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Theravance's (Nasdaq: THRX ) investors are breathing easy. Shares jumped 11% yesterday, and they're up another 8% today. All because a few phase 3 programs read out positive.
And by a few, I mean four.
One phase 3 trial success is a good indicator that a drug will pass another and get approved. Four is rightfully boosting investors' confidence.
The clinical trials were studying a long-acting muscarinic antagonist, or LAMA, and long-acting beta2 agonist, or LABA, combination in chronic obstructive pulmonary disease, a lung disease. Theravance is studying the LAMA, umeclidinium bromide, and the LABA, vilanterol, with its longtime partner GlaxoSmithKline (NYSE: GSK ) .
Two of the trials compared the drugs with placebo for 24 weeks. In both the high-dose trial and the low-dose trial, the drug combo performed much better than placebo. The individual components by themselves also beat placebo, and the combo beat the individual components by themselves. That's exactly what you'd like to see, although there actually wasn't much to see; the company's just said the drugs worked, but it didn't provide any details beyond very low p-values that show statistical significance since they're saving the data for an upcoming medical meeting.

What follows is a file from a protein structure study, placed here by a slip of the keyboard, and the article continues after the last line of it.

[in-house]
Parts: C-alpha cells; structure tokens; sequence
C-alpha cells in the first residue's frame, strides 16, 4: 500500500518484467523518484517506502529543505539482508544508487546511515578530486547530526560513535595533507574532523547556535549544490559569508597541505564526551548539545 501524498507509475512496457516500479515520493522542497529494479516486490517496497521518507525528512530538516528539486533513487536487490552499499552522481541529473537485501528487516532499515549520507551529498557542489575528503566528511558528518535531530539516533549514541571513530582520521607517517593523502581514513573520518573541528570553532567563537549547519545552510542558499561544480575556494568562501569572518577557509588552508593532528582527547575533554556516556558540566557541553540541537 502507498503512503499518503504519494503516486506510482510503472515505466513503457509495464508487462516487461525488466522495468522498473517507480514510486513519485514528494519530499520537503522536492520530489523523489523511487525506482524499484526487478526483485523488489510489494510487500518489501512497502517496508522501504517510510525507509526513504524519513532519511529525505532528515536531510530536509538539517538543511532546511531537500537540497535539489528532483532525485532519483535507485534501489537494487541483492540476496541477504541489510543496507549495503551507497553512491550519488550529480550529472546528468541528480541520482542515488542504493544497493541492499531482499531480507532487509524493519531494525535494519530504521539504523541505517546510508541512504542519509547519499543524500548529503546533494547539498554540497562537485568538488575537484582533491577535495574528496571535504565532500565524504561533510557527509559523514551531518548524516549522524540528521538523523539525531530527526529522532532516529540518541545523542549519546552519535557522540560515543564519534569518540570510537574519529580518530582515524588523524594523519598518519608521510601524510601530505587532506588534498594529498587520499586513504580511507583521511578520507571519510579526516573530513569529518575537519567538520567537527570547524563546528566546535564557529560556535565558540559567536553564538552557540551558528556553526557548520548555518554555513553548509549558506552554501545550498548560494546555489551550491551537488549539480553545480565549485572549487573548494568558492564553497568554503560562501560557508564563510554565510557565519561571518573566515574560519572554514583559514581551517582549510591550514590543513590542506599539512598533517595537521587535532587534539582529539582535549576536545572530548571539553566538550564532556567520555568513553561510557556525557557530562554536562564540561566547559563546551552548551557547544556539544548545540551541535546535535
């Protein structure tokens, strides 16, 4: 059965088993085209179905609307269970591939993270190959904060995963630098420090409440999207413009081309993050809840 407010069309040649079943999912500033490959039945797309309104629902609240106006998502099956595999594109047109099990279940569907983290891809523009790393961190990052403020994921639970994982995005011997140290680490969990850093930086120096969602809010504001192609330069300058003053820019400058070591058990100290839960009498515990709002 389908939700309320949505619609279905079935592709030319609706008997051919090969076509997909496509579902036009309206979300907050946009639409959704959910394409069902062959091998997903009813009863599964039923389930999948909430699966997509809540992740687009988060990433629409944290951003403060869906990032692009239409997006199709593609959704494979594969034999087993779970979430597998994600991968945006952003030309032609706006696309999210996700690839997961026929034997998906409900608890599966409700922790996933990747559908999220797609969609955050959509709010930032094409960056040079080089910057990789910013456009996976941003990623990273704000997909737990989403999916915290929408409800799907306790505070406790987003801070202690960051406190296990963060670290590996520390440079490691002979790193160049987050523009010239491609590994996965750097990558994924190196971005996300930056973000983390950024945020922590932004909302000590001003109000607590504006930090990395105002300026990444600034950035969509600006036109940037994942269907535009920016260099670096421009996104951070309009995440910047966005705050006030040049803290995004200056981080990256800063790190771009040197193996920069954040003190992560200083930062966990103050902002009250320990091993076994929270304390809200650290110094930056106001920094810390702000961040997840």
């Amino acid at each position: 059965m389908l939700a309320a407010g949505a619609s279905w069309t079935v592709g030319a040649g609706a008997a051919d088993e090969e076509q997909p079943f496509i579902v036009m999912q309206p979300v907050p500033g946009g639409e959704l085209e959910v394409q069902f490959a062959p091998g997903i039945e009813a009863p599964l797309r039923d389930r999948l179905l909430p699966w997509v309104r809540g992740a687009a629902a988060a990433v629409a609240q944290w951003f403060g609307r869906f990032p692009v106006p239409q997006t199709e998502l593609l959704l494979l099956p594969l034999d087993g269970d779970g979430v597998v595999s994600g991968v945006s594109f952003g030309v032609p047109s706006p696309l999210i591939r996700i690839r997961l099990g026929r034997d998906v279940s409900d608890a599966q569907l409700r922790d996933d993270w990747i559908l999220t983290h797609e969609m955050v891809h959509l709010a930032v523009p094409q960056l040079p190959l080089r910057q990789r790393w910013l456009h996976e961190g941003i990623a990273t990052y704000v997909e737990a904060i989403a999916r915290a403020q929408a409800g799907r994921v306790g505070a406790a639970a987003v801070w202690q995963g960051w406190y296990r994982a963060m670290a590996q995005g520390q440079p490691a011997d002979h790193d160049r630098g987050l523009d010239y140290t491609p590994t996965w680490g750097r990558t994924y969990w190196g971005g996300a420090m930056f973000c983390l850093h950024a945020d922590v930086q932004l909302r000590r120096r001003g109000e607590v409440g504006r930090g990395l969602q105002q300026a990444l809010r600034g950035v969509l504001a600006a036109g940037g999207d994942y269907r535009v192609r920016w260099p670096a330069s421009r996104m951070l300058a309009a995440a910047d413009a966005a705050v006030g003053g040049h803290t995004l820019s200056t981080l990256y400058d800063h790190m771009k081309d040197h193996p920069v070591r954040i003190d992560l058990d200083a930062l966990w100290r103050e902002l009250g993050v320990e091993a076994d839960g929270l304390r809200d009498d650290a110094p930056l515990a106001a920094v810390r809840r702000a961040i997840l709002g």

The companies also measured their combination to an active comparator, Pfizer (NYSE: PFE ) and Boehringer Ingelheim's COPD treatment Spiriva. When vilanterol was taken with Spiriva, Theravance/Glaxo's combo was superior at two different doses. In another trial, the Theravance/Glaxo combo at the higher dose beat Spiriva alone, but the lower dose was only numerically different and not statistically significant.
All told, the data looks really good, but investors should keep an eye out for the 52-week data due out shortly. If anything is going to trip up the program, it'll be safety data, which is more likely to show up in the longer trial. Remember, Bristol-Myers Squibb (NYSE: BMY ) and AstraZeneca (NYSE: AZN ) ran 19 trials -- not all phase 3, obviously -- to get their diabetes drug dapagliflozin approved, but the FDA turned it down because of potential side effects.
Four isn't necessarily going to be enough.